Habitat Burns, Burning Love, and Loving Butterflies at Beazell Memorial Forest

It’s that classic love story: boy meets girl, boy buys forest, girl marries boy, boy plants 100,000 trees.

Okay, not classic, exactly, but sweet, definitely. 

When Fred Beazell bought over 500 acres of former farmland near Corvallis in the early sixties, he had dreams of living on the land with his long-time sweetweart, Dolores Anthony. The couple married a few years later, but for decades continued to live in Silicon Valley, where they both worked in tech. Still, Fred made frequent weekend trips to the land and found immense joy in digging holes and planting seedlings – over 100,000 of them, in fact. When they retired in 1991, Fred and Dolores finally decided to move to the forest and build their dream home there. The couple enjoyed two happy years on the land together – birdwatching, hiking, and watching Fred’s trees grow around them – before Dolores passed away. 

Without children to pass the land to, Fred decided to make the forest a memorial to his beloved wife. When he died in 2000, the 586-acre property and the Beazell house on it were donated to Benton County as Beazell Memorial Forest – the largest gift the county had ever received. Fred envisioned a memorial forest that could provide habitat for wildlife and be an example to visitors of good land stewardship. He understood that thinning the forest would allow it to be self-sustaining, and that careful management could help perpetuate the property’s special qualities.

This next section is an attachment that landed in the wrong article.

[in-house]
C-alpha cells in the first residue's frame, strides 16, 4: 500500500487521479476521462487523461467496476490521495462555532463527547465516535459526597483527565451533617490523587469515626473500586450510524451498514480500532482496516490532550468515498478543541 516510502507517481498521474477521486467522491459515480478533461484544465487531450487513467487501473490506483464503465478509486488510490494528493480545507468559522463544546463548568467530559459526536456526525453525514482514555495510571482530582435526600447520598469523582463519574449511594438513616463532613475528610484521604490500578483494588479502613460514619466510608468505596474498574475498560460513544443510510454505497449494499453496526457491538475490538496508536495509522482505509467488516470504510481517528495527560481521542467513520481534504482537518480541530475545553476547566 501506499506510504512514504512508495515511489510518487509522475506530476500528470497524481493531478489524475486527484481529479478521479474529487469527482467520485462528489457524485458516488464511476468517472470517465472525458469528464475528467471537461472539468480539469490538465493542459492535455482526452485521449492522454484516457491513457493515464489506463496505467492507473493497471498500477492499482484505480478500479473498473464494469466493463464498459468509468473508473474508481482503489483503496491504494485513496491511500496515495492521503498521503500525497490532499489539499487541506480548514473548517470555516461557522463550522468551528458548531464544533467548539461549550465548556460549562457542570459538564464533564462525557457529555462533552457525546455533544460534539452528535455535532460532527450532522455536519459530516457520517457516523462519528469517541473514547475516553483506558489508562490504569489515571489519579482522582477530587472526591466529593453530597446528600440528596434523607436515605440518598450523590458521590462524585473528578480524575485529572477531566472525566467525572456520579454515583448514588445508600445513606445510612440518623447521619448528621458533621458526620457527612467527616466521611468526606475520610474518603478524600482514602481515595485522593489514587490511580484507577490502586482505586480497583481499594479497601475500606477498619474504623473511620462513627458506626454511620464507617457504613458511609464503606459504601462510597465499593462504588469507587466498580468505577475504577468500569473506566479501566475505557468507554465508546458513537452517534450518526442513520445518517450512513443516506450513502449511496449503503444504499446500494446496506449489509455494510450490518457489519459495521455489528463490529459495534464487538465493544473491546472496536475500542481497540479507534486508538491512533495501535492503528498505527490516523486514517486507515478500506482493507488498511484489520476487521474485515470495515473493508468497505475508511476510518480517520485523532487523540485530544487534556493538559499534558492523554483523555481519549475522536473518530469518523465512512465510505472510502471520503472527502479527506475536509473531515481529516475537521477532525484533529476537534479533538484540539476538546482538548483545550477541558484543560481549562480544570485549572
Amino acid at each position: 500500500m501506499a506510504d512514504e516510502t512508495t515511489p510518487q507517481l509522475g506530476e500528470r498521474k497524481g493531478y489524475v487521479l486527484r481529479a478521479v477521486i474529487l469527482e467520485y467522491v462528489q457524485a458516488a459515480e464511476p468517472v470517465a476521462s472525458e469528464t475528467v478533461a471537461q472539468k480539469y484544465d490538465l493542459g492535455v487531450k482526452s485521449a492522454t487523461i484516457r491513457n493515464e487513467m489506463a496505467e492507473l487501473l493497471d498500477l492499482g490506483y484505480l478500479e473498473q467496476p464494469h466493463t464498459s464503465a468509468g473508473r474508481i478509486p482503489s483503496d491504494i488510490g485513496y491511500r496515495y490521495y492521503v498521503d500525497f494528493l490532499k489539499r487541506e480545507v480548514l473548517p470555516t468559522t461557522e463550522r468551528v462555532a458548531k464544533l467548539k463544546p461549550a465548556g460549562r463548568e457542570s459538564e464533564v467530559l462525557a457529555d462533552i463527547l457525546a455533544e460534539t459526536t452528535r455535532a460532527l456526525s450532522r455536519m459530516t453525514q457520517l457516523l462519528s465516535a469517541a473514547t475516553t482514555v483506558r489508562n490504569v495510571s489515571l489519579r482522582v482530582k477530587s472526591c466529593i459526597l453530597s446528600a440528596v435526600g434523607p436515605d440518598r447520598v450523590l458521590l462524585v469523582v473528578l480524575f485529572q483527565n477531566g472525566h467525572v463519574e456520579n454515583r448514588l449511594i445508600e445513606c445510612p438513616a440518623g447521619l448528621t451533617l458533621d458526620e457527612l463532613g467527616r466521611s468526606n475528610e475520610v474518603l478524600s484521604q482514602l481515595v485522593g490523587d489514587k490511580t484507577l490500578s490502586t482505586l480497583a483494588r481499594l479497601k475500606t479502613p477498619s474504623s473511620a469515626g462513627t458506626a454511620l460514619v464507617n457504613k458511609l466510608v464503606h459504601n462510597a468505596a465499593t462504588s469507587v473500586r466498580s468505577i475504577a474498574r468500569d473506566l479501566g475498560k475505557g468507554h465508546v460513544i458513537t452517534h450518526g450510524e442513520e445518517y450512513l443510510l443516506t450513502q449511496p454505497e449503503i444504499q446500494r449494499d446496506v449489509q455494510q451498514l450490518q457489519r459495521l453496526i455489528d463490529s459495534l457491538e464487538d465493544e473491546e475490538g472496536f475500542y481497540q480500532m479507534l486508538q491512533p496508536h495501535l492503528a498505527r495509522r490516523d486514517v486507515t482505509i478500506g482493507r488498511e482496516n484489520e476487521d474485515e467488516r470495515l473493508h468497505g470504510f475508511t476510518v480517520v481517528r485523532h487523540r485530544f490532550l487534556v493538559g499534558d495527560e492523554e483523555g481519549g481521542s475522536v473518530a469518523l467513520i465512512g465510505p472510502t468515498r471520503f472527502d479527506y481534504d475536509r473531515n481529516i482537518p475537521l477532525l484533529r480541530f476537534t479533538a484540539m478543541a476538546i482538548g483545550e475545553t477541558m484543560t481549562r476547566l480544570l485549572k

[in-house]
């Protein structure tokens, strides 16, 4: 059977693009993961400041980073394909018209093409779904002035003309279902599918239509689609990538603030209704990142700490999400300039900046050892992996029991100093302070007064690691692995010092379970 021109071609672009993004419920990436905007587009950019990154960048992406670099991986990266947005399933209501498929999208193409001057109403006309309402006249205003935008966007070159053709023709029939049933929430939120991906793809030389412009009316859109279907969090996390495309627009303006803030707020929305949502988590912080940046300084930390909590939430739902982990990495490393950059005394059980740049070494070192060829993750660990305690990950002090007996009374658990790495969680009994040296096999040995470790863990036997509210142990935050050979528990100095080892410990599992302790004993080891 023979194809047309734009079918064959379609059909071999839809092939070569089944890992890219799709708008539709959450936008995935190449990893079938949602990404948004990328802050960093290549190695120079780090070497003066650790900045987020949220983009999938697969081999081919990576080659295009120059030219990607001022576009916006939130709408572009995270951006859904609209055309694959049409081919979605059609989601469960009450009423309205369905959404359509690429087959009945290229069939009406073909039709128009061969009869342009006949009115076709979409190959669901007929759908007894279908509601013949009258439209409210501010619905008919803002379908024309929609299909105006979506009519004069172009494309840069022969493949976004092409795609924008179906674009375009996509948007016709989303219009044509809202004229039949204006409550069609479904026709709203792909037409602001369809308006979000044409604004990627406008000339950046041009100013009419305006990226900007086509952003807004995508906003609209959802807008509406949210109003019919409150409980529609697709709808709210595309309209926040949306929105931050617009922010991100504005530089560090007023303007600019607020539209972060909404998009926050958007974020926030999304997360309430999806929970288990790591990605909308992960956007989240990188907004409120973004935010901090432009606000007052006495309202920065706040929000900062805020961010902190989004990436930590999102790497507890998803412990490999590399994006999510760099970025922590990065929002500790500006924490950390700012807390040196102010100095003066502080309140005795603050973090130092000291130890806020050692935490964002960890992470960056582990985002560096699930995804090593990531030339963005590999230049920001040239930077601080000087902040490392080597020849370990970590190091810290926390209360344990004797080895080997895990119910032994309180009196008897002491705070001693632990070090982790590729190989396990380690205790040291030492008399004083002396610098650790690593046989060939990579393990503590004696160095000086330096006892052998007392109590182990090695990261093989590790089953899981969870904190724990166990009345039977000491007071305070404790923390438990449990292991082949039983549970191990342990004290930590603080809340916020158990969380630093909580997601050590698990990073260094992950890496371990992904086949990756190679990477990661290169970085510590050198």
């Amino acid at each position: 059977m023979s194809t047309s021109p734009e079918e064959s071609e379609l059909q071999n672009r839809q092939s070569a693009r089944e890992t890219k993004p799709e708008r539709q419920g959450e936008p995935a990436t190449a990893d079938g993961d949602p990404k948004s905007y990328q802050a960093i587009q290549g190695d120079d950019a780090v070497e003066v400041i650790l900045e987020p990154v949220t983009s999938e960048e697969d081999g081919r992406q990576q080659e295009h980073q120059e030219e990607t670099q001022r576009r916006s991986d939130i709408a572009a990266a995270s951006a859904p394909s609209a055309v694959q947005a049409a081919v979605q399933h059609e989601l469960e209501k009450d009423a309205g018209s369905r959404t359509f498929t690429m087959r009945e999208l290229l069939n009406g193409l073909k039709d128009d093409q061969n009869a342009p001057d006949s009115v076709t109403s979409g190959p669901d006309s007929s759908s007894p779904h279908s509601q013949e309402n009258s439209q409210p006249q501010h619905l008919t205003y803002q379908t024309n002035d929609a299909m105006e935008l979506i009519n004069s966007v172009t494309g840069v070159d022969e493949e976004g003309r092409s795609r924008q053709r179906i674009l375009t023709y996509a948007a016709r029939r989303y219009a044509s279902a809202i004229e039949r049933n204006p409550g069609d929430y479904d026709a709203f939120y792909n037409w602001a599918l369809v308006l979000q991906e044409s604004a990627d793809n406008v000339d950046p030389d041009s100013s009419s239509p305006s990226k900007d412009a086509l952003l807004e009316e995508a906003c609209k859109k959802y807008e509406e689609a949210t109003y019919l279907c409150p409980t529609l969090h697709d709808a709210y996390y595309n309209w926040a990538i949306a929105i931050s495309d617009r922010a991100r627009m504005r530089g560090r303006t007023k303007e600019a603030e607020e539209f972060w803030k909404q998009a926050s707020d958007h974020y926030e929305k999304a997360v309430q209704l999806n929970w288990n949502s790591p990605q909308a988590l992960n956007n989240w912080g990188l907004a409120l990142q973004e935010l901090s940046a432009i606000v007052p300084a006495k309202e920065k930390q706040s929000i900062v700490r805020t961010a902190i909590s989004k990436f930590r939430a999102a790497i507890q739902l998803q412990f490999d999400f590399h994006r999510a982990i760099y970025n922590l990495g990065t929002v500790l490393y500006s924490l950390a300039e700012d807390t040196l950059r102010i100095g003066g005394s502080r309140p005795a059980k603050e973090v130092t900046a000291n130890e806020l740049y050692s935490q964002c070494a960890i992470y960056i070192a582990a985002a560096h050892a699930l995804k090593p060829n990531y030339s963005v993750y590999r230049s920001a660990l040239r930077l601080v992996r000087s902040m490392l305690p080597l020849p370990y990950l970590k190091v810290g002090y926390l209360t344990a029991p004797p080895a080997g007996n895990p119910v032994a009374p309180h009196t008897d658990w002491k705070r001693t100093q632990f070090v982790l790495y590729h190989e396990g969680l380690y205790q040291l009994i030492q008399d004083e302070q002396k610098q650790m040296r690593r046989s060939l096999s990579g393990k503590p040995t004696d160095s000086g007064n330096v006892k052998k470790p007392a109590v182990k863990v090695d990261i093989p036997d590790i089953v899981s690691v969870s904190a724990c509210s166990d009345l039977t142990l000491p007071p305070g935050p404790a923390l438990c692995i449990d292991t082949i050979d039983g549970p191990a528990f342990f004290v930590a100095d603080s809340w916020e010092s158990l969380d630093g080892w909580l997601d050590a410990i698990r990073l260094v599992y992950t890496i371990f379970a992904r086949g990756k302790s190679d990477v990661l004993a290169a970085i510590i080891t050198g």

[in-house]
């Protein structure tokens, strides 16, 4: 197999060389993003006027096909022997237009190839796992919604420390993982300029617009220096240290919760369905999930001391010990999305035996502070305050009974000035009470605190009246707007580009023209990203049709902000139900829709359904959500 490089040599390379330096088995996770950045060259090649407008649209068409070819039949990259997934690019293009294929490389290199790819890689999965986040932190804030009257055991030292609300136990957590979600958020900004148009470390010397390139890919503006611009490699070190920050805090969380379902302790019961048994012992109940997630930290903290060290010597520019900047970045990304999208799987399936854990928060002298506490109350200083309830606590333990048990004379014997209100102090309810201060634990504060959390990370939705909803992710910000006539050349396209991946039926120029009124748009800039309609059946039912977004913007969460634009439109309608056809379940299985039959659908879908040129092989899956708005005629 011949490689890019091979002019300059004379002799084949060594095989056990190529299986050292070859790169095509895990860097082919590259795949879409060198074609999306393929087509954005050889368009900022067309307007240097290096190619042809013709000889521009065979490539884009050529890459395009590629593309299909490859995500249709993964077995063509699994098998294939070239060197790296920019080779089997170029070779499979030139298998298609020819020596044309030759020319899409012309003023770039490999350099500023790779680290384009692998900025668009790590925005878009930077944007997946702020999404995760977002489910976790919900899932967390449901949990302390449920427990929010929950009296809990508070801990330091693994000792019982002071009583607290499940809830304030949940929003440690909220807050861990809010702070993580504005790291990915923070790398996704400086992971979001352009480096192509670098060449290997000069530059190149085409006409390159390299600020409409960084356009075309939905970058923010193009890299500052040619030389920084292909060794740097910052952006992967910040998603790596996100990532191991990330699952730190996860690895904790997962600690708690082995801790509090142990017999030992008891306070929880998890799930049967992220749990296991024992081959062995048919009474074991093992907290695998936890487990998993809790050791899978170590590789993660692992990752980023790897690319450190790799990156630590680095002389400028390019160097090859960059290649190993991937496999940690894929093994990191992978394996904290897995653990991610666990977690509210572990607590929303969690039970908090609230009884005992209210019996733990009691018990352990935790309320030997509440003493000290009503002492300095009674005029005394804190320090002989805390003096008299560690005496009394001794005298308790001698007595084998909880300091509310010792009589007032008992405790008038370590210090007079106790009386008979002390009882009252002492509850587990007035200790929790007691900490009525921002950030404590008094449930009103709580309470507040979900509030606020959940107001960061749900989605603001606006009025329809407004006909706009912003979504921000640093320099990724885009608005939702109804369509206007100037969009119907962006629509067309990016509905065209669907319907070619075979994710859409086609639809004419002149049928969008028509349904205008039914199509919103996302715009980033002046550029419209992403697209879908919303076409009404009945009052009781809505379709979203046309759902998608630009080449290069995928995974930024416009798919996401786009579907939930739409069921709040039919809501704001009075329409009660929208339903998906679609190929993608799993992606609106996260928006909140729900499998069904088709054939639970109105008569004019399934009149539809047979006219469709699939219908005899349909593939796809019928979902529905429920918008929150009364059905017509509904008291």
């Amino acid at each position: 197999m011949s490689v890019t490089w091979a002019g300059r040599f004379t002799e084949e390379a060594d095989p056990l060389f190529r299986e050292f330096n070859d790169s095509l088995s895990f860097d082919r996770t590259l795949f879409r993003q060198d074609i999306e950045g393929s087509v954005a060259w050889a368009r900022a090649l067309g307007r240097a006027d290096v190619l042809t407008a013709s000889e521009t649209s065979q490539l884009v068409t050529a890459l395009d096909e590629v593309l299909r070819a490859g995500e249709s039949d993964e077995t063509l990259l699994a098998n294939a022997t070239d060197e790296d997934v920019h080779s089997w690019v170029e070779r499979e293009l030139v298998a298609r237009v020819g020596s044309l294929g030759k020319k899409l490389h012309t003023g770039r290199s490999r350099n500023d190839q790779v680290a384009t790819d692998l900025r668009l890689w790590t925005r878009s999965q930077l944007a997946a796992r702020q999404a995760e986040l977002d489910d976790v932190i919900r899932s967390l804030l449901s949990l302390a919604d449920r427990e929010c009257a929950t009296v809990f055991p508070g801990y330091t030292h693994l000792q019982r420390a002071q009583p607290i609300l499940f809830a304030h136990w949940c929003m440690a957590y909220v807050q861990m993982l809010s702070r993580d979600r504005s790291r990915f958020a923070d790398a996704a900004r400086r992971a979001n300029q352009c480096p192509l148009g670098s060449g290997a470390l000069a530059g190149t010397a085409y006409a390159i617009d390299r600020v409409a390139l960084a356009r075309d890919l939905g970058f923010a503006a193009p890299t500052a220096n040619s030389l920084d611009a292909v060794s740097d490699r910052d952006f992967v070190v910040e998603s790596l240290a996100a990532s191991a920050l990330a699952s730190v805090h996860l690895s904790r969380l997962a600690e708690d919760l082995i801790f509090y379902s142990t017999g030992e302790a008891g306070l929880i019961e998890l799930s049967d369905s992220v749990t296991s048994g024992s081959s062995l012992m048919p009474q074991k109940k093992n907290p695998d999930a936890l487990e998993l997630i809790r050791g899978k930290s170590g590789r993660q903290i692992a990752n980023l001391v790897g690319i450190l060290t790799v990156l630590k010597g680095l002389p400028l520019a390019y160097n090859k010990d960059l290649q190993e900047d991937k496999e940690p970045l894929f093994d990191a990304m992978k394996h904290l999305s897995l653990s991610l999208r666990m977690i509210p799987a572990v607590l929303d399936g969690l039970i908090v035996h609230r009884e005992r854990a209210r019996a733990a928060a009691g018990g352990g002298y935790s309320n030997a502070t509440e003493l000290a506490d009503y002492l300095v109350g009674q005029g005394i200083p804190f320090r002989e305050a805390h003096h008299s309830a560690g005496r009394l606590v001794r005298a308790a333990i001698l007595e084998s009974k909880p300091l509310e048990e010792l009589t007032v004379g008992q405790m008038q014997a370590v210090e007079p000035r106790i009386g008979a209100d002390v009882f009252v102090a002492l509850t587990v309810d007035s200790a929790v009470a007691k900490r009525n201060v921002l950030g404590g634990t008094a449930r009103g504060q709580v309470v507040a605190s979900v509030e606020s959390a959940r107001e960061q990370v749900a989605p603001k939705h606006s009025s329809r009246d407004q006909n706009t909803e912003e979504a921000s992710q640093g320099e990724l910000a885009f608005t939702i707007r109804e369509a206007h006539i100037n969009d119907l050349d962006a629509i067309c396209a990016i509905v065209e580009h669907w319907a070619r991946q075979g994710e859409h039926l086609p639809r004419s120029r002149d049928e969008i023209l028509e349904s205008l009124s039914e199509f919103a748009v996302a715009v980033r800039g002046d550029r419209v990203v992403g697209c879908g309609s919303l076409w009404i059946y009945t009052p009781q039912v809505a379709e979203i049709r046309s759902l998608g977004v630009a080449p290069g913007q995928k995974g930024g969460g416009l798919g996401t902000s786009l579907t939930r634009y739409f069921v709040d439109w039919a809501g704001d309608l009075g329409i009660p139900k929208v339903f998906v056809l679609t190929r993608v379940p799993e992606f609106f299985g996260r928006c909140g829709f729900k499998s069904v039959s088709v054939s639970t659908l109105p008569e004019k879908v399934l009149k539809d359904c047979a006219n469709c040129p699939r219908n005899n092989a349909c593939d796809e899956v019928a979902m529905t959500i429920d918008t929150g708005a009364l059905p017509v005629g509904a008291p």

Photo courtesy of Benton County Natural Areas and Parks
Beazell Memorial Forest lies in the Willamette Valley, in Benton County, Oregon.

Though we never met Fred or Dolores, we think they would be pleased to see how the County has stewarded the land over the past two decades. The forest is FSC®-certified through NNRG’s group FSC® certificate. Benton County has thinned or completed variable retention harvests on about 300 acres of some of the densest stands of Douglas-fir. The harvests encourage the growth of older forest characteristics by removing the weakened and suppressed trees and freeing up space, nutrients, and water for the remaining trees to grow bigger, faster.

A forwarder being used to move logs during a thinning in Beazell Memorial Forest. Photo courtesy of Adam Stebbins, Benton County

The harvests also generate revenue: since the forest is held in trust, any harvest income goes toward management of the property’s buildings, trail networks, wildlife habitat, and roads. Some of the harvested trees have been milled into lumber used to restore a historic 1930s barn on the property, which now acts as an education center and public event space.